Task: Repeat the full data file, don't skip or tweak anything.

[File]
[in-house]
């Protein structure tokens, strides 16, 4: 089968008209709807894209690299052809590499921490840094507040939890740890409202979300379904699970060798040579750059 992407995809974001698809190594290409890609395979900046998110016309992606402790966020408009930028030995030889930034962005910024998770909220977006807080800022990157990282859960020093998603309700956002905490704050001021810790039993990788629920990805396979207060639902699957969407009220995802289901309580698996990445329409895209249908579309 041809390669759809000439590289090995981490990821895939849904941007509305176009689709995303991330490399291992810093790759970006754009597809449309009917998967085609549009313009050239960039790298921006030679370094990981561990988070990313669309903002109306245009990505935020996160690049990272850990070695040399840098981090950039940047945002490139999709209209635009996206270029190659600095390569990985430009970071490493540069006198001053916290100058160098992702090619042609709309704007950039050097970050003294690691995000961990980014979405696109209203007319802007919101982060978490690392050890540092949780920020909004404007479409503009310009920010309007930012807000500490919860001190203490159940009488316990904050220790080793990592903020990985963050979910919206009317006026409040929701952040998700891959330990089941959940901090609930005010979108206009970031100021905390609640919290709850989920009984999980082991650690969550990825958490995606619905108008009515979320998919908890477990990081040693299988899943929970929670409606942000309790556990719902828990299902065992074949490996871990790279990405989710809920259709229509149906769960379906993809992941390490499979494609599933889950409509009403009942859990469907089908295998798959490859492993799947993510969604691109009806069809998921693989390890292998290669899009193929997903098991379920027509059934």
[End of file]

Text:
[in-house]
């Protein structure tokens, strides 16, 4: 089968008209709807894209690299052809590499921490840094507040939890740890409202979300379904699970060798040579750059 992407995809974001698809190594290409890609395979900046998110016309992606402790966020408009930028030995030889930034962005910024998770909220977006807080800022990157990282859960020093998603309700956002905490704050001021810790039993990788629920990805396979207060639902699957969407009220995802289901309580698996990445329409895209249908579309 041809390669759809000439590289090995981490990821895939849904941007509305176009689709995303991330490399291992810093790759970006754009597809449309009917998967085609549009313009050239960039790298921006030679370094990981561990988070990313669309903002109306245009990505935020996160690049990272850990070695040399840098981090950039940047945002490139999709209209635009996206270029190659600095390569990985430009970071490493540069006198001053916290100058160098992702090619042609709309704007950039050097970050003294690691995000961990980014979405696109209203007319802007919101982060978490690392050890540092949780920020909004404007479409503009310009920010309007930012807000500490919860001190203490159940009488316990904050220790080793990592903020990985963050979910919206009317006026409040929701952040998700891959330990089941959940901090609930005010979108206009970031100021905390609640919290709850989920009984999980082991650690969550990825958490995606619905108008009515979320998919908890477990990081040693299988899943929970929670409606942000309790556990719902828990299902065992074949490996871990790279990405989710809920259709229509149906769960379906993809992941390490499979494609599933889950409509009403009942859990469907089908295998798959490859492993799947993510969604691109009806069809998921693989390890292998290669899009193929997903098991379920027509059934």